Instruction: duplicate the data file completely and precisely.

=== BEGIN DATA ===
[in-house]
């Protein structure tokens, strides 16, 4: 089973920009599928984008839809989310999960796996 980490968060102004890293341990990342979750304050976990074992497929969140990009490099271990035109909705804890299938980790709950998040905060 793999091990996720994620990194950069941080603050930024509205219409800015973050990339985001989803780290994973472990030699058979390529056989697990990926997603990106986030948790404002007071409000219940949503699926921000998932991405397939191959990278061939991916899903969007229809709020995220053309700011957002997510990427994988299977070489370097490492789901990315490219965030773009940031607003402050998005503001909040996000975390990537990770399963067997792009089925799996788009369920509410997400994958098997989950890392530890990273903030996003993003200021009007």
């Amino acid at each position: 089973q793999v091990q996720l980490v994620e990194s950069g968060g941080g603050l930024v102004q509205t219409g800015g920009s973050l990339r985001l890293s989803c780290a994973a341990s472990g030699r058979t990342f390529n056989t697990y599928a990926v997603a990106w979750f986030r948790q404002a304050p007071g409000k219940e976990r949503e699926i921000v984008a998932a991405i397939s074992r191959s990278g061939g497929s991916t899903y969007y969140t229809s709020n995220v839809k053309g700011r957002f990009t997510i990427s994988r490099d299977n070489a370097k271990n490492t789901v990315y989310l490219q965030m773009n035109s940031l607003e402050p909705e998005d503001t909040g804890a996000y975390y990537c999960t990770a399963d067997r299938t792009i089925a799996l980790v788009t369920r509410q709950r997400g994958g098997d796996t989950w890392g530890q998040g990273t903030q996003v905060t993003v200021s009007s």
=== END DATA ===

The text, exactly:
[in-house]
């Protein structure tokens, strides 16, 4: 089973920009599928984008839809989310999960796996 980490968060102004890293341990990342979750304050976990074992497929969140990009490099271990035109909705804890299938980790709950998040905060 793999091990996720994620990194950069941080603050930024509205219409800015973050990339985001989803780290994973472990030699058979390529056989697990990926997603990106986030948790404002007071409000219940949503699926921000998932991405397939191959990278061939991916899903969007229809709020995220053309700011957002997510990427994988299977070489370097490492789901990315490219965030773009940031607003402050998005503001909040996000975390990537990770399963067997792009089925799996788009369920509410997400994958098997989950890392530890990273903030996003993003200021009007």
């Amino acid at each position: 089973q793999v091990q996720l980490v994620e990194s950069g968060g941080g603050l930024v102004q509205t219409g800015g920009s973050l990339r985001l890293s989803c780290a994973a341990s472990g030699r058979t990342f390529n056989t697990y599928a990926v997603a990106w979750f986030r948790q404002a304050p007071g409000k219940e976990r949503e699926i921000v984008a998932a991405i397939s074992r191959s990278g061939g497929s991916t899903y969007y969140t229809s709020n995220v839809k053309g700011r957002f990009t997510i990427s994988r490099d299977n070489a370097k271990n490492t789901v990315y989310l490219q965030m773009n035109s940031l607003e402050p909705e998005d503001t909040g804890a996000y975390y990537c999960t990770a399963d067997r299938t792009i089925a799996l980790v788009t369920r509410q709950r997400g994958g098997d796996t989950w890392g530890q998040g990273t903030q996003v905060t993003v200021s009007s």